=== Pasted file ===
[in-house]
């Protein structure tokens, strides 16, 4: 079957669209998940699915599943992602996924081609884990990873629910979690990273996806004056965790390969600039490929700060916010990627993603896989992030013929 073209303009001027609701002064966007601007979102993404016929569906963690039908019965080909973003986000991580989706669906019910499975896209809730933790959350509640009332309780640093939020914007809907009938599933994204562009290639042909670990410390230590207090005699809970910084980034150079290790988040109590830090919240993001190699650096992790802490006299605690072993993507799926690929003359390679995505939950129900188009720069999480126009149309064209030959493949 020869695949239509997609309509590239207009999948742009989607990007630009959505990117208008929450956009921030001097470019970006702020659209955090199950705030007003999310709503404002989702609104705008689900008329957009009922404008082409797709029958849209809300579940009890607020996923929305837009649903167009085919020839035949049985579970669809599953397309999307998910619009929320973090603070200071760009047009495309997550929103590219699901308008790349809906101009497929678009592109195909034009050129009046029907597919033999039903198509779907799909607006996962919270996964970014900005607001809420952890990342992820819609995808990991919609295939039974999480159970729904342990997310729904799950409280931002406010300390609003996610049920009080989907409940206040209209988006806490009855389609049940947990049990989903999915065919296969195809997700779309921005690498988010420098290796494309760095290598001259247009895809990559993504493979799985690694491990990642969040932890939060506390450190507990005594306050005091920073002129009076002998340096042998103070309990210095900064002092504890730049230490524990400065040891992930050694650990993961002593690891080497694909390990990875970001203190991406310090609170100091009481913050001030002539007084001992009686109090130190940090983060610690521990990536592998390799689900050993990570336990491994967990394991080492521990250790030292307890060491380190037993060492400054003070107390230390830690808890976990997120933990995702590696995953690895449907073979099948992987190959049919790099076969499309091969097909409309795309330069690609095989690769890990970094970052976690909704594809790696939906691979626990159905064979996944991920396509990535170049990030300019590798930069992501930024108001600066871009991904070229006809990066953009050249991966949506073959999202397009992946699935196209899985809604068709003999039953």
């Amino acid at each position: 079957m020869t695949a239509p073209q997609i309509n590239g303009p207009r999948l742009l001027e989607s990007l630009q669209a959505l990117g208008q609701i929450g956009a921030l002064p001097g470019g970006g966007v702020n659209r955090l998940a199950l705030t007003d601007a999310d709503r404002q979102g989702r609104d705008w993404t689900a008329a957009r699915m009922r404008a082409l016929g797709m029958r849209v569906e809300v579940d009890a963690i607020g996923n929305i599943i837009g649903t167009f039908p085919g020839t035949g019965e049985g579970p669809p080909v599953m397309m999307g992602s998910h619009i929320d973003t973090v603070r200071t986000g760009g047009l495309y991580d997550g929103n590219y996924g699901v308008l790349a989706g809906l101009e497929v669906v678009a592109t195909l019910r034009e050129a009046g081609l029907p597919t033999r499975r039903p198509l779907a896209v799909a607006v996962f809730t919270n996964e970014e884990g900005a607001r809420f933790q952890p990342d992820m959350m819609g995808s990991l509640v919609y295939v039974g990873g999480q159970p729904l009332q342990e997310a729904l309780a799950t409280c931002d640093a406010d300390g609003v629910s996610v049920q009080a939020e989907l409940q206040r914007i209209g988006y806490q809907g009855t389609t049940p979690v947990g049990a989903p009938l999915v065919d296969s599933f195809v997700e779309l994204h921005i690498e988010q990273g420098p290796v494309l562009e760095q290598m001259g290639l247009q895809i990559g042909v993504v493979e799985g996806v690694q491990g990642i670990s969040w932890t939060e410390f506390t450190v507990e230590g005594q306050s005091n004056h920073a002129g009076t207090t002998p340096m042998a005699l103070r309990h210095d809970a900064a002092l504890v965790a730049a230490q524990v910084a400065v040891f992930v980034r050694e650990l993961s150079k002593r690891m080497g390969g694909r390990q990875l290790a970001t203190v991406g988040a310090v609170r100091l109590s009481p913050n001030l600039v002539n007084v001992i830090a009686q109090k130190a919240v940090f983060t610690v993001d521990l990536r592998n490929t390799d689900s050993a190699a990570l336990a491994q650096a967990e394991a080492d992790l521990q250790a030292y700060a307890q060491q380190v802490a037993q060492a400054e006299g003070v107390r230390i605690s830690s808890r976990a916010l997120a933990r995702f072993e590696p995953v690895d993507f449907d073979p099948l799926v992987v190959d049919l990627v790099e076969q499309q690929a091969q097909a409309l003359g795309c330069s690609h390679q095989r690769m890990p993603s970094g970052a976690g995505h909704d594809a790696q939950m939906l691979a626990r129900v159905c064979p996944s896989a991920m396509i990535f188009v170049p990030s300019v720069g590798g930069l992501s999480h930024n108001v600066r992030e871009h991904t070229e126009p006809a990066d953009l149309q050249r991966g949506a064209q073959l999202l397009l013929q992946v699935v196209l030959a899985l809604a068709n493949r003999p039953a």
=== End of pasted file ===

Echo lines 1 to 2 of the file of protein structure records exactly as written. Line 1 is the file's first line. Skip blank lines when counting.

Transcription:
[in-house]
């Protein structure tokens, strides 16, 4: 079957669209998940699915599943992602996924081609884990990873629910979690990273996806004056965790390969600039490929700060916010990627993603896989992030013929 073209303009001027609701002064966007601007979102993404016929569906963690039908019965080909973003986000991580989706669906019910499975896209809730933790959350509640009332309780640093939020914007809907009938599933994204562009290639042909670990410390230590207090005699809970910084980034150079290790988040109590830090919240993001190699650096992790802490006299605690072993993507799926690929003359390679995505939950129900188009720069999480126009149309064209030959493949 020869695949239509997609309509590239207009999948742009989607990007630009959505990117208008929450956009921030001097470019970006702020659209955090199950705030007003999310709503404002989702609104705008689900008329957009009922404008082409797709029958849209809300579940009890607020996923929305837009649903167009085919020839035949049985579970669809599953397309999307998910619009929320973090603070200071760009047009495309997550929103590219699901308008790349809906101009497929678009592109195909034009050129009046029907597919033999039903198509779907799909607006996962919270996964970014900005607001809420952890990342992820819609995808990991919609295939039974999480159970729904342990997310729904799950409280931002406010300390609003996610049920009080989907409940206040209209988006806490009855389609049940947990049990989903999915065919296969195809997700779309921005690498988010420098290796494309760095290598001259247009895809990559993504493979799985690694491990990642969040932890939060506390450190507990005594306050005091920073002129009076002998340096042998103070309990210095900064002092504890730049230490524990400065040891992930050694650990993961002593690891080497694909390990990875970001203190991406310090609170100091009481913050001030002539007084001992009686109090130190940090983060610690521990990536592998390799689900050993990570336990491994967990394991080492521990250790030292307890060491380190037993060492400054003070107390230390830690808890976990997120933990995702590696995953690895449907073979099948992987190959049919790099076969499309091969097909409309795309330069690609095989690769890990970094970052976690909704594809790696939906691979626990159905064979996944991920396509990535170049990030300019590798930069992501930024108001600066871009991904070229006809990066953009050249991966949506073959999202397009992946699935196209899985809604068709003999039953």